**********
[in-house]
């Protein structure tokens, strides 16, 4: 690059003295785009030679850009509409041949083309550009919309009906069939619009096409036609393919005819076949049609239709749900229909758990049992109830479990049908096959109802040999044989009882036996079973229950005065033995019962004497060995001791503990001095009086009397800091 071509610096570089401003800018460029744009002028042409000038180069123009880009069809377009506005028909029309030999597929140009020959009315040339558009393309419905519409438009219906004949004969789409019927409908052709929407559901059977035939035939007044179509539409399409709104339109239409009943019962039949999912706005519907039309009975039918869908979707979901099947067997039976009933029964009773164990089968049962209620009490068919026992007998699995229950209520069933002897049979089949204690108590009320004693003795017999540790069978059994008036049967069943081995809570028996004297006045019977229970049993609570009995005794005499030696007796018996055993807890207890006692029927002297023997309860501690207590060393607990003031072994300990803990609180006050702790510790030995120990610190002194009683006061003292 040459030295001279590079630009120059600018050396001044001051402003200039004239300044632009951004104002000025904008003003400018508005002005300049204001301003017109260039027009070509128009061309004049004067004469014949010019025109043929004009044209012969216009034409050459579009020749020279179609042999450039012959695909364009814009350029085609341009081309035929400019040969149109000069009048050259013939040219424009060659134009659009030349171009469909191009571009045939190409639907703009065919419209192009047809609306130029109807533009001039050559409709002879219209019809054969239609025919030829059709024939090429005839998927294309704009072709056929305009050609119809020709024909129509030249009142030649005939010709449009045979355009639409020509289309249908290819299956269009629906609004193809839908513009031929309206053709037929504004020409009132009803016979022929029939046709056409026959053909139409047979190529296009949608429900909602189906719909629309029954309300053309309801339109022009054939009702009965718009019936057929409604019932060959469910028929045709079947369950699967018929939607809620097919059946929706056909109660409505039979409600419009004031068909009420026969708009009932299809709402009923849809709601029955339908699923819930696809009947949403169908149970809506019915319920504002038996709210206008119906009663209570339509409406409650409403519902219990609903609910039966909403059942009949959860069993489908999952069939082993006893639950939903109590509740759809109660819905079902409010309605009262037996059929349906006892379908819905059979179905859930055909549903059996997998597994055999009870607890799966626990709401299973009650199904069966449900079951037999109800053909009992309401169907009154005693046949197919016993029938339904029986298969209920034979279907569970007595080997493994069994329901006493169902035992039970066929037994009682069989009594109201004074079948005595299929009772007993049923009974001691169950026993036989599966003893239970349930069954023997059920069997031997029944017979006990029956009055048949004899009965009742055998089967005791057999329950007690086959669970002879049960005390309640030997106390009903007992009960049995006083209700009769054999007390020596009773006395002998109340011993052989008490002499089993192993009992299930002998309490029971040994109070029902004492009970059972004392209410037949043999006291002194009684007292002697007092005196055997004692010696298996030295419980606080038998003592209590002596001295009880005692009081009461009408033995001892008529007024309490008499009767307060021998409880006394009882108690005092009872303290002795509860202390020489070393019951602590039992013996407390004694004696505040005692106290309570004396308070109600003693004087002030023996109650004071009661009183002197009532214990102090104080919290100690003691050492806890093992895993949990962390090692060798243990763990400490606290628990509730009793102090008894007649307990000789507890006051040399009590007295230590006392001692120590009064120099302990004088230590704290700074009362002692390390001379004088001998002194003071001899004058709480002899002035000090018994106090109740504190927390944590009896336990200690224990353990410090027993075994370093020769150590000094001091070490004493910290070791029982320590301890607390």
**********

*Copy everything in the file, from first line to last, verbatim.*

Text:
[in-house]
């Protein structure tokens, strides 16, 4: 690059003295785009030679850009509409041949083309550009919309009906069939619009096409036609393919005819076949049609239709749900229909758990049992109830479990049908096959109802040999044989009882036996079973229950005065033995019962004497060995001791503990001095009086009397800091 071509610096570089401003800018460029744009002028042409000038180069123009880009069809377009506005028909029309030999597929140009020959009315040339558009393309419905519409438009219906004949004969789409019927409908052709929407559901059977035939035939007044179509539409399409709104339109239409009943019962039949999912706005519907039309009975039918869908979707979901099947067997039976009933029964009773164990089968049962209620009490068919026992007998699995229950209520069933002897049979089949204690108590009320004693003795017999540790069978059994008036049967069943081995809570028996004297006045019977229970049993609570009995005794005499030696007796018996055993807890207890006692029927002297023997309860501690207590060393607990003031072994300990803990609180006050702790510790030995120990610190002194009683006061003292 040459030295001279590079630009120059600018050396001044001051402003200039004239300044632009951004104002000025904008003003400018508005002005300049204001301003017109260039027009070509128009061309004049004067004469014949010019025109043929004009044209012969216009034409050459579009020749020279179609042999450039012959695909364009814009350029085609341009081309035929400019040969149109000069009048050259013939040219424009060659134009659009030349171009469909191009571009045939190409639907703009065919419209192009047809609306130029109807533009001039050559409709002879219209019809054969239609025919030829059709024939090429005839998927294309704009072709056929305009050609119809020709024909129509030249009142030649005939010709449009045979355009639409020509289309249908290819299956269009629906609004193809839908513009031929309206053709037929504004020409009132009803016979022929029939046709056409026959053909139409047979190529296009949608429900909602189906719909629309029954309300053309309801339109022009054939009702009965718009019936057929409604019932060959469910028929045709079947369950699967018929939607809620097919059946929706056909109660409505039979409600419009004031068909009420026969708009009932299809709402009923849809709601029955339908699923819930696809009947949403169908149970809506019915319920504002038996709210206008119906009663209570339509409406409650409403519902219990609903609910039966909403059942009949959860069993489908999952069939082993006893639950939903109590509740759809109660819905079902409010309605009262037996059929349906006892379908819905059979179905859930055909549903059996997998597994055999009870607890799966626990709401299973009650199904069966449900079951037999109800053909009992309401169907009154005693046949197919016993029938339904029986298969209920034979279907569970007595080997493994069994329901006493169902035992039970066929037994009682069989009594109201004074079948005595299929009772007993049923009974001691169950026993036989599966003893239970349930069954023997059920069997031997029944017979006990029956009055048949004899009965009742055998089967005791057999329950007690086959669970002879049960005390309640030997106390009903007992009960049995006083209700009769054999007390020596009773006395002998109340011993052989008490002499089993192993009992299930002998309490029971040994109070029902004492009970059972004392209410037949043999006291002194009684007292002697007092005196055997004692010696298996030295419980606080038998003592209590002596001295009880005692009081009461009408033995001892008529007024309490008499009767307060021998409880006394009882108690005092009872303290002795509860202390020489070393019951602590039992013996407390004694004696505040005692106290309570004396308070109600003693004087002030023996109650004071009661009183002197009532214990102090104080919290100690003691050492806890093992895993949990962390090692060798243990763990400490606290628990509730009793102090008894007649307990000789507890006051040399009590007295230590006392001692120590009064120099302990004088230590704290700074009362002692390390001379004088001998002194003071001899004058709480002899002035000090018994106090109740504190927390944590009896336990200690224990353990410090027993075994370093020769150590000094001091070490004493910290070791029982320590301890607390």